First Posted: 9/17/2013
On Saturday morning, a couple of dozen people took a 3.1-mile walk in Pembroke with the idea of putting their foot down so that their neighbors don’t go hungry, especially during the holidays that are coming soon.
A similar effort will be held this Saturday in Lumberton, and today’s Our View is written in the hope that it will inspire a larger turnout.
Organizers of the Robeson County Church and Community Center’s Walk for Hunger 5K were pleased with Saturday’s turnout, saying it was only the first of what they would like to make an annual event. The food that was collected, about 800 pounds, was shared with the Robeson County Church and Community Center’s food pantry, Sacred Pathways in Pembroke and the Office of Community and Civic Engagement at The University of North Carolina at Pembroke, all of which will make sure it gets into the hands and then the stomachs of needy people.
We believe Robeson County, which might be the poorest in the state in terms of wealth but the richest when it comes to a willingness to help each other, can do much better this Saturday.
Last Saturday was a perfect day for a walk, and the forecast for this Saturday certainly doesn’t provide an excuse. Sunny skies are expected and it should be a crispy 70 or so degrees when the walk is scheduled to begin at 8 a.m. at the Crystal Drive entrance at Luther Britt Park.
All that is needed to participate in the walk is a grocery bag that is filled with non-perishable food, such as rice, pasta and canned fruits and canned vegetables. The food will go to the community center and the soup kitchens at My Refuge in Lumberton and the Lumberton Christian Care Center.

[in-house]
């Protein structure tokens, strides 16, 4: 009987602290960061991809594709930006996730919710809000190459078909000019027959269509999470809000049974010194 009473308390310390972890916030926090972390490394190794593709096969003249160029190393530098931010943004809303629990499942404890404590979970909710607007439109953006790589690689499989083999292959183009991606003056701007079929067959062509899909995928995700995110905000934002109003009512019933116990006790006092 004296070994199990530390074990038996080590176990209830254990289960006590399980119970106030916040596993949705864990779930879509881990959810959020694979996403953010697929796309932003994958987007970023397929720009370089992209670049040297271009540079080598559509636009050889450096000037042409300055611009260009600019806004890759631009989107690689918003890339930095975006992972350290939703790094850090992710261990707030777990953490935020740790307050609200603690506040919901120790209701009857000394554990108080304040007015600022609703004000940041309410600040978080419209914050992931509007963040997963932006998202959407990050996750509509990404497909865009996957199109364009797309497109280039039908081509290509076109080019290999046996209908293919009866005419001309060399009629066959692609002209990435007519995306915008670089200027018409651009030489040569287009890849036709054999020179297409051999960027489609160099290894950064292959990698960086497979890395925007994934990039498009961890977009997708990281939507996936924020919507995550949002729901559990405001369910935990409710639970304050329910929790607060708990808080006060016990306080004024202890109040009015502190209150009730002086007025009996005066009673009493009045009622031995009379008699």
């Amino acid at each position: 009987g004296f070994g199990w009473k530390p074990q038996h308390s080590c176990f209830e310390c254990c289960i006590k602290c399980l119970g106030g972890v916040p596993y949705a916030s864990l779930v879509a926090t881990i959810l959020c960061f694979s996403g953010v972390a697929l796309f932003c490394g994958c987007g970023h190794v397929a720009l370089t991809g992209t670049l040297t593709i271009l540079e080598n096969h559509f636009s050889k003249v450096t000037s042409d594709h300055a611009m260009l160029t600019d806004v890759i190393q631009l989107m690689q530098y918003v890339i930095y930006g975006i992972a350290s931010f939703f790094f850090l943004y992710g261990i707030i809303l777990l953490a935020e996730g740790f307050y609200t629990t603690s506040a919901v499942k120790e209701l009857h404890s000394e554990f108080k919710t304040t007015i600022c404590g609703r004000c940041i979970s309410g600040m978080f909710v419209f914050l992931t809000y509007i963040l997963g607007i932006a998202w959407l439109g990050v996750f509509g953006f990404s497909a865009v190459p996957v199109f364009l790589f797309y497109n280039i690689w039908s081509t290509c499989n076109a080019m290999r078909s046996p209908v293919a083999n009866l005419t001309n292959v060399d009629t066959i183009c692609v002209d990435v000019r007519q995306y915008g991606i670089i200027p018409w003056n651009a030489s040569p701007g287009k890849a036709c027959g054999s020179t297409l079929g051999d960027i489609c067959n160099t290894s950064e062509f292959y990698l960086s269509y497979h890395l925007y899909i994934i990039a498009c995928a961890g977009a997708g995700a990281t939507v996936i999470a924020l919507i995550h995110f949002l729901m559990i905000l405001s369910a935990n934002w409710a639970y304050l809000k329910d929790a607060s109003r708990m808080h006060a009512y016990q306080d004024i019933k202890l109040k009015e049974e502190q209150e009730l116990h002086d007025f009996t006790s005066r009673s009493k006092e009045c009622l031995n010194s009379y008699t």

Officials at the Robeson County Church and Community Center say the need is great. Through August, the center had already distributed 80,000 pounds of food this year, a much quicker pace than during 2012. The area’s chronic poverty and high unemployment are driving the demand.
We know that there is frustration among many with this country’s trend toward redistribution of wealth, but this is not a government-inspired event. The government certainly has the largest role in making sure that this nation’s poor have living conditions that are consistent with life in this great country, but efforts to help the least among us are always best when they are inspired by compassion and not coercion.
Saturday is just another opportunity to enlist in an effort to help the needy. Bag some groceries, join the walk, and get a bit of exercise.